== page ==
‘Monty Python’s Spamalot’: Perfect Rx for COVID / cabin fever | Vermont Arts

“Monty Python’s Spamalot” – lovingly “ripped off from the motion picture” Monty Python and the Holy Grail “- includes all the irreverence of the hit 1975 film parody of the Arthurian legend – from show-stopping song and dance numbers to a battle of baguettes to a flying cow. The 2005 Broadway production was nominated for 14 Tony Awards, winning three, including Best Musical.

“We all need to be happy coming out of the pandemic,” said Carol Dunne, producing artistic director of White River Junction’s Northern Stage.

“People need to laugh,” she said. “We chose it a year ago in the middle of a COVID winter, and we wanted something that would delight people and make them forget their troubles.

“It’s hysterical. It’s smart. It’s stupid. And it has a great heart, ”Dunne said. “Ultimately it comes down to being a great Valentine to musical theater.”

Northern Stage is presenting “Monty Python’s Spamalot,” book and lyrics by Eric Idle and music by John Du Prez and Eric Idle, “April 13-May 15 at the Barrette Center for the Arts’ Byrne Theater.

As the musical comedy closes the Upper Valley Equity professional theater company current season, Northern Stage is announcing its 2022-23 season.

“This will be our 25th anniversary season, so every single show is very much focused on celebrating what Northern Stage is in the community,” Dunne said. “Our new musical ‘Shook’ (Sept. 23-Oct. 23) is about Shakespeare, and that connects with our Shakespeare in the Schools program. ‘The Railway Children’ (Nov. 22-Jan. 1) is being adapted for our area, a railroad junction. It’s celebrating what Northern Stage has come to be: three out of six plays being world premieres is a celebration of our commitment to new work. ”

The new season also includes “Side by Side by Sondheim” (June 15-July 10) at the Courtyard Theater, the world premiere of Celeste Jennings ‘”‘ Bov Water” (Jan. 25-Feb. 12), Lynn Nottage’s “Sweat ”(March 8-26), and the Kate Hammill comic adaptation of Jane Austen’s“ Sense and Sensibility ”(June 14-July 9), also at the Courtyard Theater.

“Monty Python’s Spamalot” debuted on Broadway in a production directed by Mike Nichols, which was seen by more than 2 million people and grossed $ 175 million in its initial run. The plot follows King Arthur traveling around England to recruit his Knights of the Round Table. When he and his band of misfit knights finally gather in Camelot, they receive a charge from God to find the Holy Grail. The quest brings them to strange places and into the company of strange characters, challenging them to keep their heads on straight or die terribly weird deaths.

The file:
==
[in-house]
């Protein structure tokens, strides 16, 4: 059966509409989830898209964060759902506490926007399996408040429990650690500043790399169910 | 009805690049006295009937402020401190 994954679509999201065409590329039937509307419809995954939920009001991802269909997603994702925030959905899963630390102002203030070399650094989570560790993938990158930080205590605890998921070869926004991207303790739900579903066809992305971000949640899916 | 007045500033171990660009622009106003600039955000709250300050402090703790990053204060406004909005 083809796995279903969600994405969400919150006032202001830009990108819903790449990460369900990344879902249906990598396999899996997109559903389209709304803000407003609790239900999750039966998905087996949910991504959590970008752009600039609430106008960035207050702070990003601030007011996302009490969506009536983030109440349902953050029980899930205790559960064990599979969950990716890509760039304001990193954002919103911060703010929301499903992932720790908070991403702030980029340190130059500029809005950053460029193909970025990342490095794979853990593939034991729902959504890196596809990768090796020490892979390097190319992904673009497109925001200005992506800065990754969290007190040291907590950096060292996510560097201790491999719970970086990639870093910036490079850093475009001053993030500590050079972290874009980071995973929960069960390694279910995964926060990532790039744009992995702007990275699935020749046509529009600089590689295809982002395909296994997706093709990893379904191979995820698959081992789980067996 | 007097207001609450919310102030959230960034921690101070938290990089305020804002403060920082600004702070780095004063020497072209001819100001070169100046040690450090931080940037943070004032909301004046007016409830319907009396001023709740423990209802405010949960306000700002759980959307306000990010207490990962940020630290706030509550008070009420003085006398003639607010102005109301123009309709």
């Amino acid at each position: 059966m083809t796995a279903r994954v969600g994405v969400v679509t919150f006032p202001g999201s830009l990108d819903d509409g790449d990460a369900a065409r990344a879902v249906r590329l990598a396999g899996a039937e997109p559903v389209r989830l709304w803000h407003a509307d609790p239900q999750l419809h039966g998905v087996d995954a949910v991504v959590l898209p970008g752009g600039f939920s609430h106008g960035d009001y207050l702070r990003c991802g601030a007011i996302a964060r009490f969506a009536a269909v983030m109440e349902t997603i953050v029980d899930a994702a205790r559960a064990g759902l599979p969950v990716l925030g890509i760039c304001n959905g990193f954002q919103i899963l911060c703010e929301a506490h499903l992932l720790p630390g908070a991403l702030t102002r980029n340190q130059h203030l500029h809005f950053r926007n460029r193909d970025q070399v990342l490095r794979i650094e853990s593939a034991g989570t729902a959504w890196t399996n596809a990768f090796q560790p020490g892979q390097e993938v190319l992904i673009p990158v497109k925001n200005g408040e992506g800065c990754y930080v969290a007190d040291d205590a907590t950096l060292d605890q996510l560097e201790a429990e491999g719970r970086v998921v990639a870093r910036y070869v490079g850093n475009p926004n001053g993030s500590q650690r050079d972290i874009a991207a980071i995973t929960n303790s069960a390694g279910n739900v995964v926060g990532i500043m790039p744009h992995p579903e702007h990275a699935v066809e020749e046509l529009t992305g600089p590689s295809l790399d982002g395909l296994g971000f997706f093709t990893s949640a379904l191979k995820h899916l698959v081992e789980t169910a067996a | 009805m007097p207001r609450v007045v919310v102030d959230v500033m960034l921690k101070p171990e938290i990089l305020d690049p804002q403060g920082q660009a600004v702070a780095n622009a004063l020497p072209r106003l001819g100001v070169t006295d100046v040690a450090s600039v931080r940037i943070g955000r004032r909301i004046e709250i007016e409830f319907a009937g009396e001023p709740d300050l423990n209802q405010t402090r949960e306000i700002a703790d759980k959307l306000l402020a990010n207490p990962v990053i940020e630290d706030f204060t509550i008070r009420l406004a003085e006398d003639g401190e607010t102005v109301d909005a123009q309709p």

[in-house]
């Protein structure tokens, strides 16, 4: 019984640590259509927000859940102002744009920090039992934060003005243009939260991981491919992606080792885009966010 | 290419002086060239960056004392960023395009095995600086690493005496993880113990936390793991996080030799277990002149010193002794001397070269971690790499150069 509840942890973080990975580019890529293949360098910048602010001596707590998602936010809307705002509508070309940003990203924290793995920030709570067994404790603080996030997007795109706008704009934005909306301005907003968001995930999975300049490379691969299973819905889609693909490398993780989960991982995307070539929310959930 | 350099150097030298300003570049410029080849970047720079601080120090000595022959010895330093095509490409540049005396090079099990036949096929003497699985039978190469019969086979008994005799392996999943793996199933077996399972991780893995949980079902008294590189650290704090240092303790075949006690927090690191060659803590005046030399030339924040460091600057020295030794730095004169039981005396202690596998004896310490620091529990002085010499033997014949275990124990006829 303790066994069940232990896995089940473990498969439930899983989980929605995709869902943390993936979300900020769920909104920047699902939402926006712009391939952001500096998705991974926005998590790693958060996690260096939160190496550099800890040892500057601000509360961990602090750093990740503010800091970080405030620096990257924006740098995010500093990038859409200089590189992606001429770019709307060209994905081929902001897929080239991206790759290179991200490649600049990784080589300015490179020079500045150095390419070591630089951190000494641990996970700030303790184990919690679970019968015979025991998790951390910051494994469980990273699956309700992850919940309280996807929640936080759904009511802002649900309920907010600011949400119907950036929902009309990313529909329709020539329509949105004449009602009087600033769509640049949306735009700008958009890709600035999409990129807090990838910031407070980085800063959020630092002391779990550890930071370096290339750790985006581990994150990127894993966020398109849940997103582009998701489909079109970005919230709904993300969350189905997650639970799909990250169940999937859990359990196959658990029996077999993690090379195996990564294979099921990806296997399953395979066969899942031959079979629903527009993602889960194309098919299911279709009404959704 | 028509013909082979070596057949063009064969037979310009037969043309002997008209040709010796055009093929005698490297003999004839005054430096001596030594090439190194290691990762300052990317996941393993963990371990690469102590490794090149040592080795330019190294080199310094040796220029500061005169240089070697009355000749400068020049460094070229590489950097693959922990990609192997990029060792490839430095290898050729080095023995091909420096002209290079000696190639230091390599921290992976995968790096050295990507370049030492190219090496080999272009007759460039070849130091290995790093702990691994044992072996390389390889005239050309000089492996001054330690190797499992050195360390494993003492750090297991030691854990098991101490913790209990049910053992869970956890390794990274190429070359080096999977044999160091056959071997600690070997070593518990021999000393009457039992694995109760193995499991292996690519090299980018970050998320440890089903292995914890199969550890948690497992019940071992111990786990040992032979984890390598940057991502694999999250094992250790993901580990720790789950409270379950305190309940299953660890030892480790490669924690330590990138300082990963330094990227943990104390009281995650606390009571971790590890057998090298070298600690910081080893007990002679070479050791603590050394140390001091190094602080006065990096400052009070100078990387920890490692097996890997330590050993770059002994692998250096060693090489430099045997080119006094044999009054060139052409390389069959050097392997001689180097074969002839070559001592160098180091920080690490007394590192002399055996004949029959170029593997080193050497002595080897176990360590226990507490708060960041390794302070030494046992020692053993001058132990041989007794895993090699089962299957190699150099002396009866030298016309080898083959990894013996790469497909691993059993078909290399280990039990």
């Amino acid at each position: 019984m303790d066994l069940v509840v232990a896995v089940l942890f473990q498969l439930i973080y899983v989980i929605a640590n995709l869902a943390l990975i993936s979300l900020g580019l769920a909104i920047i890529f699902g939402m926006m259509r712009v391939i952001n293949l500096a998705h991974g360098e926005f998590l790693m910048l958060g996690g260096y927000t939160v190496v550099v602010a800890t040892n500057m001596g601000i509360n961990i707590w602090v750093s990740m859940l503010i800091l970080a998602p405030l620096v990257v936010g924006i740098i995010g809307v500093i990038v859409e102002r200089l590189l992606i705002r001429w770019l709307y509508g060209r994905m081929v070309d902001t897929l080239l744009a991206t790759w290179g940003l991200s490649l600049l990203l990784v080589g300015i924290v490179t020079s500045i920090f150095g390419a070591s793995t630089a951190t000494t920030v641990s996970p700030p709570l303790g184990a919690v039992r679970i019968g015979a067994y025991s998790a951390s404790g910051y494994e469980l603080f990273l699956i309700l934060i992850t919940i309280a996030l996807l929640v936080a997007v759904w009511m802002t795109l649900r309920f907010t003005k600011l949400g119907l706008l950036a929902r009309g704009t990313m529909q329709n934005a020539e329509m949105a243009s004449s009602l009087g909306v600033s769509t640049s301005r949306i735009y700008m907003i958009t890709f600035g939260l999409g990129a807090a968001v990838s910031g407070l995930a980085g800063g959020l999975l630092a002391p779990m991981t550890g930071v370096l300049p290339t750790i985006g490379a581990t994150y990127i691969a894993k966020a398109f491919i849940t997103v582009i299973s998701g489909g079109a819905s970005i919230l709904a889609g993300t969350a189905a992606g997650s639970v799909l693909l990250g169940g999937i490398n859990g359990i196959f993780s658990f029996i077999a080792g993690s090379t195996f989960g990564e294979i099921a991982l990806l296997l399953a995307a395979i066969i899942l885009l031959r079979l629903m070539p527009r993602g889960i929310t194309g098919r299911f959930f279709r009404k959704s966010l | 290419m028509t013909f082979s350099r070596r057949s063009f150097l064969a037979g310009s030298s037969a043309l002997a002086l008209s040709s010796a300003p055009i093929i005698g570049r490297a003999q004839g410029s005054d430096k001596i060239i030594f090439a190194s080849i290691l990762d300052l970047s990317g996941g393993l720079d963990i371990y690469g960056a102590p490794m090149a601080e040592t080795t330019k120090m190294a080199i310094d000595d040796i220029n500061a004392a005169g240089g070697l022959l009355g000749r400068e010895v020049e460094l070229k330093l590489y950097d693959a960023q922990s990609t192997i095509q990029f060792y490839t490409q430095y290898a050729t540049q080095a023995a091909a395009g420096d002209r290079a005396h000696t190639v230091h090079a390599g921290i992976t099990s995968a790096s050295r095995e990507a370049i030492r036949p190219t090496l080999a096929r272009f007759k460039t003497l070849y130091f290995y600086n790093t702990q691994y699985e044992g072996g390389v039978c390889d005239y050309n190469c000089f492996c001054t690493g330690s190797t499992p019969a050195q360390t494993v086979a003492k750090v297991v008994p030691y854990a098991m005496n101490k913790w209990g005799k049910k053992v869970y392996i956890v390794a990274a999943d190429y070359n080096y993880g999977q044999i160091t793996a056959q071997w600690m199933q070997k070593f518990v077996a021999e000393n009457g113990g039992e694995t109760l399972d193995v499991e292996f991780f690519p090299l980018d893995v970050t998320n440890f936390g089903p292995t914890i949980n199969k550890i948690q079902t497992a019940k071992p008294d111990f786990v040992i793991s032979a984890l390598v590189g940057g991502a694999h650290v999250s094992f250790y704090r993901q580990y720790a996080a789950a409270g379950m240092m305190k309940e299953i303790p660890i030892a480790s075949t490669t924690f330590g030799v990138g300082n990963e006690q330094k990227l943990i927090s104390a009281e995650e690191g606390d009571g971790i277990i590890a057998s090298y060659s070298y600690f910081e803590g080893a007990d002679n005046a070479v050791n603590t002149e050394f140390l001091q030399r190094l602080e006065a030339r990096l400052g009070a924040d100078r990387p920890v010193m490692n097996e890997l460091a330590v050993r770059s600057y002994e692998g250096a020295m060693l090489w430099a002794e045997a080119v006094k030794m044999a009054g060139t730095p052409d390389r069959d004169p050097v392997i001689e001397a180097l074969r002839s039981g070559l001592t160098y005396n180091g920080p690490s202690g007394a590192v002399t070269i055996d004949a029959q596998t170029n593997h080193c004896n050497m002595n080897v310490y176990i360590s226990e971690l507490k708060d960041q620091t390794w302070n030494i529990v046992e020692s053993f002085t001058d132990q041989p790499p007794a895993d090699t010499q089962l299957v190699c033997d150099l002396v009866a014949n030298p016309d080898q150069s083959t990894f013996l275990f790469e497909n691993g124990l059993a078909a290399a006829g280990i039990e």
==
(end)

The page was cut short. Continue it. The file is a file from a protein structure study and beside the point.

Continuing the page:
“We are not reinventing Monty Python,” explained Dunne, who is directing. “We decided to stay very close to the script – in terms of the castle and what it looks like and what it feels like.

“Our freedom in this is making sure there is a heart to it, that the journey is very much felt – the search for the Holy Grail is felt honestly by everyone,” she said. “And that every scene has a heart to it, a truth to it – people trying to do the impossible.”

The key to that is for the heart to outweigh – but not forget – the slapstick.

“For me, it’s not slapstick,” Dunne said. “There’s a subtlety to how the Mont Python stuff is acted. Yes, there is physical slapstick, but a lot of it is that British humor that is very simple and straightforward – and incredibly insane. ”

Northern Stage’s physical production may well resemble the Broadway production – and that’s no accident.

“We rented the Broadway costumes and props,” Dunne said. “We did this because we were understaffed, so for the quality of life for our company to put on something this huge, we thought the most supportive thing we could do was to rent this package.

“We have this tremendous opportunity to play with props that were designed for the Broadway show that are bigger and more outrageous than we could have come up with.”

Northern Stage’s cast is a whopping 22 – unheard of these days of COVID.

“It’s huge,” Dunne said. “It’s the biggest thing we’ve done since COVID, by far. So it’s been a joy to feel the company up and running at 100% again. It’s also amazing to be working with singers and dancers in this piece who have not had the chance, they were so hungry to get it.

“Everybody in the show acknowledges that it is a real gift that we are doing this right now.”


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